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Getting a foothold in neighboring countries is a way for Iran to exert influence.
Iran became "Iran" in 1935. Prior to that, it was known as Persia, with ruling power passing through the hands of natives, Greeks and Arab invaders since 550 BC, reports the BBC.
In the modern era, shahs, prime ministers and military generals have topped the food chain. The year 1953 was a big deal: The CIA and British forces helped the secular shah regain power and solidify control. He then used his own secret police force to keep the country under his thumb.
PBS writes that beginning in 1976, the shah set about changing things like the calendar from an Islam-focused format to one based on the Persian Empire.
It didn’t go over well. In 1978, according to PBS: "Iranians resort to rioting, mass demonstrations and strikes to protest the shah's authoritarian rule. In response, he enforces martial law."
But in 1979 he lost control, and the Islamic revolution, led by Ayatollah Khomeini, seized the reins of government, rebranding the nation as The Islamic Republic of Iran. Ever since, the country's true nerve center, its religious leaders, spread Iran's global influence through ideology, money and infrastructure.
Iranians are predominantly Shia. Gaining power in the region takes some extra work, especially since, as the New York Times reports: "More than 85 percent of the world’s 1.5 billion Muslims are Sunni. They live across the Arab world, as well as in countries like Turkey, Pakistan, India, Bangladesh, Malaysia and Indonesia."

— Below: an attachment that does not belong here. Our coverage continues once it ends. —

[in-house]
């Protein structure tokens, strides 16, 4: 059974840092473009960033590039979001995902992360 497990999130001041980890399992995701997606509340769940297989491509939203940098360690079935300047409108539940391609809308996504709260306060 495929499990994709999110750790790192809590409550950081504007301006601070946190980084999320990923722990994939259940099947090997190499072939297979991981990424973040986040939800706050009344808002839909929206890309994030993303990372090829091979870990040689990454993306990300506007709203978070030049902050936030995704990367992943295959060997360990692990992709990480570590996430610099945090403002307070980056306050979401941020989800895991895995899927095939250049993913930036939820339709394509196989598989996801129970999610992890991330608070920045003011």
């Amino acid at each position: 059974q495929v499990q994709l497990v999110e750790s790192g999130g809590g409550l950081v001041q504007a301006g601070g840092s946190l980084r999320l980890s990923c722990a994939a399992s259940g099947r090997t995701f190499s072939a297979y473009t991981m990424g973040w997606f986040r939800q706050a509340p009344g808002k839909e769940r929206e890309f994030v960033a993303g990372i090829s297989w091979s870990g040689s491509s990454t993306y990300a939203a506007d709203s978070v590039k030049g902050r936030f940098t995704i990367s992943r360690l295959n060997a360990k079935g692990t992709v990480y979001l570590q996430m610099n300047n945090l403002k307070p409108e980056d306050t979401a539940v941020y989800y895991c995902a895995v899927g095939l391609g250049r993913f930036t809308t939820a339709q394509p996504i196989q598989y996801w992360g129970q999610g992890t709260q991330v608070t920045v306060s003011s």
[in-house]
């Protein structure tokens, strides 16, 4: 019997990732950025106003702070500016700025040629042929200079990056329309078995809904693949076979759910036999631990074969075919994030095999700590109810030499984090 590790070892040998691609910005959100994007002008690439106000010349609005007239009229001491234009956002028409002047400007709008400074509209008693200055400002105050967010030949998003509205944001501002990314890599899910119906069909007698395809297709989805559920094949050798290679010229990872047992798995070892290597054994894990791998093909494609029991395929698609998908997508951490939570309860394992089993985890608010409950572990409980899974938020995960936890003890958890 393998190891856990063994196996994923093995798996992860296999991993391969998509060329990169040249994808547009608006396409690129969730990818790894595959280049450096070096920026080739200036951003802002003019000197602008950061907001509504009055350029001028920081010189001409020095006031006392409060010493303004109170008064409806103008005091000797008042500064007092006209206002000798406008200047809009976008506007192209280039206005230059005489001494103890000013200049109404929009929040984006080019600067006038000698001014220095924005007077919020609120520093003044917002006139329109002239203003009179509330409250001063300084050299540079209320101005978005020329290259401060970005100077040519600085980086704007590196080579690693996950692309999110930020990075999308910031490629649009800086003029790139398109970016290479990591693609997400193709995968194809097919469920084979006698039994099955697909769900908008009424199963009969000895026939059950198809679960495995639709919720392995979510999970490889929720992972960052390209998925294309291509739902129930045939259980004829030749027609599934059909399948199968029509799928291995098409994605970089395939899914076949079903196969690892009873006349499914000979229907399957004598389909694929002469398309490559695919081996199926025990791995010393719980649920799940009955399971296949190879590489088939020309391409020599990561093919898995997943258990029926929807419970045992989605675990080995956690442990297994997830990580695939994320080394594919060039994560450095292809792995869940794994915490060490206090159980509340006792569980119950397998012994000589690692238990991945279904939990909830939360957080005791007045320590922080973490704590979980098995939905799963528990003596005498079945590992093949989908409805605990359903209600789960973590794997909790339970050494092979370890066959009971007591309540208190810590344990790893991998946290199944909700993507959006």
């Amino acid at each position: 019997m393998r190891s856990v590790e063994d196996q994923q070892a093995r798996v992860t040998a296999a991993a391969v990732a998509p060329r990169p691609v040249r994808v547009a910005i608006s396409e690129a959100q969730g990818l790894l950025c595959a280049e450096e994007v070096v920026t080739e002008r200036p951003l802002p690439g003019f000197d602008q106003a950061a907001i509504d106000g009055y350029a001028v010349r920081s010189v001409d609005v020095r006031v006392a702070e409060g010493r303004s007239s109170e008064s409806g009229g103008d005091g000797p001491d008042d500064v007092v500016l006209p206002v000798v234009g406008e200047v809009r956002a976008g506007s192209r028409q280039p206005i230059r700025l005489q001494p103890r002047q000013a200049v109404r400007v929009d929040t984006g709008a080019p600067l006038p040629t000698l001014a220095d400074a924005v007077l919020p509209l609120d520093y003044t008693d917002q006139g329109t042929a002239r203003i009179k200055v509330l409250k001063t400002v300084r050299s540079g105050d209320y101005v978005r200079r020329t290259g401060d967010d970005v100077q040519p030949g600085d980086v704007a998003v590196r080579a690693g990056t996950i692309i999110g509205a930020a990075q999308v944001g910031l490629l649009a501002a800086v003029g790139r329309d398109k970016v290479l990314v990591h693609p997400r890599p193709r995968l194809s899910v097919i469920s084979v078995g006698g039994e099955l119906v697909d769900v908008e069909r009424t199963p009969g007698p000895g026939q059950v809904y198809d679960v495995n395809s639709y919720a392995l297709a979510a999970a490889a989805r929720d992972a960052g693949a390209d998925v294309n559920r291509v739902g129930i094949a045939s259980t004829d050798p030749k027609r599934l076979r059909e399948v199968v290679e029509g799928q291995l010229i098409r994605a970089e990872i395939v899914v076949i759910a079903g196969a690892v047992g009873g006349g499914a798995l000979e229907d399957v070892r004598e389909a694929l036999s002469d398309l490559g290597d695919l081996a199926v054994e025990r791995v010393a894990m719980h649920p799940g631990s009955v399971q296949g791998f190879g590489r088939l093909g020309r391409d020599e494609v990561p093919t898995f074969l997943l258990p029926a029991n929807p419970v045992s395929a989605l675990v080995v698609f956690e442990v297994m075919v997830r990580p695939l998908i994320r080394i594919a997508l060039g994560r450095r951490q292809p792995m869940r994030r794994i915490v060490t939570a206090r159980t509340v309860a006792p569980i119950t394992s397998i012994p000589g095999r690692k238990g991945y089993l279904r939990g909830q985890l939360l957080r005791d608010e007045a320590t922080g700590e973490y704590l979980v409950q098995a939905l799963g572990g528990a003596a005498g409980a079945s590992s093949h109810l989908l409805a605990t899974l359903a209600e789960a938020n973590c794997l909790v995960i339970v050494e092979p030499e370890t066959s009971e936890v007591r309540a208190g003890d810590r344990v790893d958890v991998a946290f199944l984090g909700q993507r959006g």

Getting a foothold in neighboring countries is a way for Iran to exert influence, by way of politics and religion, and avoid Sunni hegemony. Take Yemen, for instance.
The Yemeni government, supported by the U.S. and Saudis, is Sunni. Since 2004, the Houthi rebel group, Shias backed by Iran, has been pushing for greater power. The Washington Post says "the group has launched an increasing number of attacks in protest against what it believes is discrimination from the government of Yemen, which is almost two-thirds Sunni."
Houthis seized buildings, TV stations and control in certain areas — again, funded by Iran. In return, the Saudis imposed a blockade, part of which has been eased, but Reuters reports that "Yemen’s situation has remained dire. About 8 million people are on the brink of famine with outbreaks of cholera and diphtheria."
Still, Iran and Saudi Arabia hurtle ahead, in this all-out religious proxy war, The Guardian noting that there’s no end in sight, "with 7 million people dependent on aid in what the UN has described as the world’s worst humanitarian disaster. The civil war has so far claimed 10,000 lives."
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